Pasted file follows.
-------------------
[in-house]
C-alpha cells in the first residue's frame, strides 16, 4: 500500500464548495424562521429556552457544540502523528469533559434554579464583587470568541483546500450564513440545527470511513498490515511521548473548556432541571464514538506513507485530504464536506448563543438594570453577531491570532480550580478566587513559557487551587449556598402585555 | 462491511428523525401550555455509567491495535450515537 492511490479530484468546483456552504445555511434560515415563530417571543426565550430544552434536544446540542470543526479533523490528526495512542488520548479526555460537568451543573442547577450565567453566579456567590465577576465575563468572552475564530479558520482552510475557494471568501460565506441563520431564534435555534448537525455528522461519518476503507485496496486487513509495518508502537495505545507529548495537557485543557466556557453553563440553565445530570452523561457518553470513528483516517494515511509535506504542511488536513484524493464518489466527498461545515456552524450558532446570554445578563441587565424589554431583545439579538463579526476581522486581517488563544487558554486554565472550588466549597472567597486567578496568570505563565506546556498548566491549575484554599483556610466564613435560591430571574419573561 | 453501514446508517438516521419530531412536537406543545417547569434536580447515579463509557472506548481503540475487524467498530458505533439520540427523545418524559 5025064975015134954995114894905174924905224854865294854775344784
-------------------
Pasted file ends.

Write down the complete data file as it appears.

[in-house]
C-alpha cells in the first residue's frame, strides 16, 4: 500500500464548495424562521429556552457544540502523528469533559434554579464583587470568541483546500450564513440545527470511513498490515511521548473548556432541571464514538506513507485530504464536506448563543438594570453577531491570532480550580478566587513559557487551587449556598402585555 | 462491511428523525401550555455509567491495535450515537 492511490479530484468546483456552504445555511434560515415563530417571543426565550430544552434536544446540542470543526479533523490528526495512542488520548479526555460537568451543573442547577450565567453566579456567590465577576465575563468572552475564530479558520482552510475557494471568501460565506441563520431564534435555534448537525455528522461519518476503507485496496486487513509495518508502537495505545507529548495537557485543557466556557453553563440553565445530570452523561457518553470513528483516517494515511509535506504542511488536513484524493464518489466527498461545515456552524450558532446570554445578563441587565424589554431583545439579538463579526476581522486581517488563544487558554486554565472550588466549597472567597486567578496568570505563565506546556498548566491549575484554599483556610466564613435560591430571574419573561 | 453501514446508517438516521419530531412536537406543545417547569434536580447515579463509557472506548481503540475487524467498530458505533439520540427523545418524559 5025064975015134954995114894905174924905224854865294854775344784